BANGKOK — When the junta leader uses his absolute power next week to overcome legal obstacles to a high-speed rail line, it will skirt five laws on the books, including two it put in place since coming to power.
A spokesman said Tuesday the government’s use of its extralegal authority to get around the laws – something it vowed not to do four months ago – is necessary to keep its economic plan on track by hiring China to build a high-speed railway from Bangkok to Nakhon Ratchasima.
“The prime minister and cabinet believe if all parties know the reasons, they will be confident that using power under Article 44 won’t damage existing systems,” regime spokesman Sansern Kaewkamnerd said. “But it will help resolve problems to steer the economy as specified by the roadmap.”
The tactic planned would allow them to violate laws pertaining to hiring practices, competitive bidding, cost estimates, contractor selection and land encroachment.
The two countries first agreed to co-invest in building the railway soon after the 2014 coup at a time when Bangkok was looking to build closer ties to Beijing. The plan ultimately calls for the route to run up to the border province of Nong Khai and connect to China.
In February, Sansern denied rumors the special power would be invoked to allow Chinese architects and engineers to build the railway without being licensed by Thailand as required under laws dating back decades.
At the time, Sansern said the 179 billion baht project would comport to Thai law and that suggestions otherwise were distortions from those with malicious intent.
The absolute power clause was written under Article 44 of the 2014 interim charter written by the junta after it seized power. It stated that junta chief Gen. Prayuth Chan-ocha could issue any order he deemed necessary, and it would be considered legal.
Although a new constitution went into effect in April, it preserved Prayuth’s absolute power.
Article 265 of the new charter continues powers granted by the interim charter to the junta and junta chief until an elected government takes office. Article 279 also says any orders issued by the junta will remain in effect until negated by a future law, prime minister’s order or cabinet resolution.
Here are the five legal issues they hope to circumvent to allow the project to go forward.
Practicing architecture and engineering can only be done by Thai nationals, and the law also requires they hold licenses from the Engineers and Architects Council to work.
Both requirements will be set aside by Prayuth’s order. Instead of sitting for licensing exams, Sansern said Chinese workers would be given licenses if they attend training on things like the local geography and resources of Thailand.
“To take a test for the license is not that difficult,” Sansern said Tuesday. “But China feels that their country has already built more than 200,000 kilometers of high speed railway. Thailand has never done so, but we are going to examine their engineers.”
2. Competitive Bidding
Citing its goal to combat corruption and increase transparency, the junta chief in February used his absolute power to appoint a body of experts to oversee government projects exceeding 5 billion baht.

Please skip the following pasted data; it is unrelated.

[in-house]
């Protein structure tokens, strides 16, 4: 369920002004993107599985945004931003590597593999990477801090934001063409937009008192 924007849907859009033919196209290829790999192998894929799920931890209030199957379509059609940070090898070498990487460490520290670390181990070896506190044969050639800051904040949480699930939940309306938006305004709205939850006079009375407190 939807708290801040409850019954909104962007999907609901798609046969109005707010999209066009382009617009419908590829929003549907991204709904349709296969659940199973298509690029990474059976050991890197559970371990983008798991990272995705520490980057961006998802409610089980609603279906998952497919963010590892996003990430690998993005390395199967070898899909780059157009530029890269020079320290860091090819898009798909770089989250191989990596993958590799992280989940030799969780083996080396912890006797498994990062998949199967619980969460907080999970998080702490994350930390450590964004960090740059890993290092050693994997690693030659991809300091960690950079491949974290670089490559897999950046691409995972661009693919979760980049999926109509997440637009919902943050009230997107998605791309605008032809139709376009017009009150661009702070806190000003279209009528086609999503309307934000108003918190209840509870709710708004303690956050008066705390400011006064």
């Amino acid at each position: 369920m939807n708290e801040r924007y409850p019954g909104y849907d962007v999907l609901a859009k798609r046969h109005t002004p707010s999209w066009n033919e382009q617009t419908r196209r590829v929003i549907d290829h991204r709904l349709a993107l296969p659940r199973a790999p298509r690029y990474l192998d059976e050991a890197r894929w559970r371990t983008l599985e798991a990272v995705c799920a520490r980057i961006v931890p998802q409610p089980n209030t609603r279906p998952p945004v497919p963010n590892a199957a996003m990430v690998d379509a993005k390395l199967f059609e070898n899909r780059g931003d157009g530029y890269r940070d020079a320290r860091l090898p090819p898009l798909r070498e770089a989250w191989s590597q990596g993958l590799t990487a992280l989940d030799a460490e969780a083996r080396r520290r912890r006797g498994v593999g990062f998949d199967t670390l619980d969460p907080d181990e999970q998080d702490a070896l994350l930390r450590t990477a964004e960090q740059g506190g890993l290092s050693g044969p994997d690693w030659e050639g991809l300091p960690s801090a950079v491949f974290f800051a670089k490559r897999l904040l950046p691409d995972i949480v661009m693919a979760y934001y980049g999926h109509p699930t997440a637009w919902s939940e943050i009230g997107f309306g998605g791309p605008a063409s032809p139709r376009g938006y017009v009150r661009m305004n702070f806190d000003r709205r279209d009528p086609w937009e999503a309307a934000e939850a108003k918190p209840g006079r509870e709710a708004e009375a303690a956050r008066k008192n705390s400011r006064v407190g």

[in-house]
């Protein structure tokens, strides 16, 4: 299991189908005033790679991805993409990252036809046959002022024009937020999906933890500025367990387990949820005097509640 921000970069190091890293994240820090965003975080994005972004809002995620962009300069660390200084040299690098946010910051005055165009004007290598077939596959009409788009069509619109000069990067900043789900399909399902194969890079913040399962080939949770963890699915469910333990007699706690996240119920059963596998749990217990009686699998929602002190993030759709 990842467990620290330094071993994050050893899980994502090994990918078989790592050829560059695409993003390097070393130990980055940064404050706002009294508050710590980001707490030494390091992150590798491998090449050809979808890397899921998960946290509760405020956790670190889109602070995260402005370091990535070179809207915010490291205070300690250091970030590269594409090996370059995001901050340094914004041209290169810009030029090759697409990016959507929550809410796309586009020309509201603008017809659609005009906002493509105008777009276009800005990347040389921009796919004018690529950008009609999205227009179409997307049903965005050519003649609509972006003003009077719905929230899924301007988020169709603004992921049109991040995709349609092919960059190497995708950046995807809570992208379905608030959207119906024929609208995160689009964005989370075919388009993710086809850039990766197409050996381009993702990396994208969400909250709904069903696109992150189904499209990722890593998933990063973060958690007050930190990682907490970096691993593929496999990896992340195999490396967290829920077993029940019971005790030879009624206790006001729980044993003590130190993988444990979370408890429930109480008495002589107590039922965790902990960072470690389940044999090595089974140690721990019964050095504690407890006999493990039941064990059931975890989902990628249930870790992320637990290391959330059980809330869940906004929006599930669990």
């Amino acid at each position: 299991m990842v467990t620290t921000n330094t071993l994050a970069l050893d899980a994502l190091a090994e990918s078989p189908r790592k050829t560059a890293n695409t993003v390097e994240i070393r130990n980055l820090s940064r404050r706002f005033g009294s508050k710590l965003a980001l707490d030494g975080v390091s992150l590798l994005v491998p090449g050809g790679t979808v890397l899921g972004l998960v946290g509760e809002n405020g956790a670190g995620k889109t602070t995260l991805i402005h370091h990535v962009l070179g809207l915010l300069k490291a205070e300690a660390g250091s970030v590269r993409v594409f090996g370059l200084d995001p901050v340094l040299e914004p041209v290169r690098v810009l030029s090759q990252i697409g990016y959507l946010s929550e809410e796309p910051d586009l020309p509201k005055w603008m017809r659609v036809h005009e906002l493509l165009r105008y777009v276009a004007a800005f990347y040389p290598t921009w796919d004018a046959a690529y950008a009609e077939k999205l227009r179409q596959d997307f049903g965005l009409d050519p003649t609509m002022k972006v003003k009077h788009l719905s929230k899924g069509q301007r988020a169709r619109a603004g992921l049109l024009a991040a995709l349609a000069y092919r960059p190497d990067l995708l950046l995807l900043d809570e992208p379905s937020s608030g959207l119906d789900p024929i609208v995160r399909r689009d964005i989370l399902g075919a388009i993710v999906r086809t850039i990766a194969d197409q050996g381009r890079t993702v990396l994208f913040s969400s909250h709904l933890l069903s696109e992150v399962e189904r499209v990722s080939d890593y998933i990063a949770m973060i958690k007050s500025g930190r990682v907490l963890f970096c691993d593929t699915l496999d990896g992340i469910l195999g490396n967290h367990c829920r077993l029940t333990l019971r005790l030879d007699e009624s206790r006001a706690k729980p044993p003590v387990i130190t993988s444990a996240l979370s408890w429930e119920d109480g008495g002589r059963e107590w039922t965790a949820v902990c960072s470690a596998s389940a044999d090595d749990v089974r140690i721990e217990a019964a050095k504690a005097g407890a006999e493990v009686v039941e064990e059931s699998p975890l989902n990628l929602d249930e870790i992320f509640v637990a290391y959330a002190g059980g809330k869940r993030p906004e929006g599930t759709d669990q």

That same month, the interim cabinet approved new procurement regulations. Projects over 5 billion baht that require advanced expertise or technology must be opened for international bidding, under the new rules.
The Bangkok-Nakhon Ratchasima high-speed line came from a deal struck between two government and never went to competitive bidding.
Sansern said the order expected next week would lift these obligations so the construction can begin soon thereafter.
3. Cost Estimates
To guarantee efficient bidding, the law requires that decision-makers have an estimated project cost to consider. Such estimates are important for evaluating whether a project is sensible. Journalists are still fighting to obtain that of the Rajabhakti Park monument built by the army, which blew up into a scandal for reportedly spending 1 billion baht.
China has not provided any such estimate. Sansern said that was due to differences in the two governments’ procurement systems.
“For the Thailand-China railway project, it will be impossible to get a cost estimate no matter how hard we negotiate,” he said.
Instead of going through the mandatory process for establishing a project’s cost, Sansern said they will just propose a reference price to the cabinet to endorse.
4. Contractor Selection
When the agreement was signed in December 2015, it was made on the basis of government-to-government trade. China promised to buy rice and rubber in exchange for being allowed to construct the railway that ultimately serves as a link in its One Belt, One Road policy to create a regional economic sphere.
Although the deal was made as a government-to-government arrangement, China wants to select a private company to be its general contractor, which is a problem Sansern said Article 44 could resolve.
5. Land Encroachment
Though officials hope to begin laying the first 3.5 kilometers of track in August, the route from Bangkok to Korat will stretch 252.5 kilometers.
Along the route, Sansern said the line might cross into protected areas such as land reserved for forest or agricultural use. Building in such areas is illegal, and doing so would make the regime guilty of the very land encroachment it has aggressively prosecuted.
Sansern said Article 44 would give them legal coverage to do so.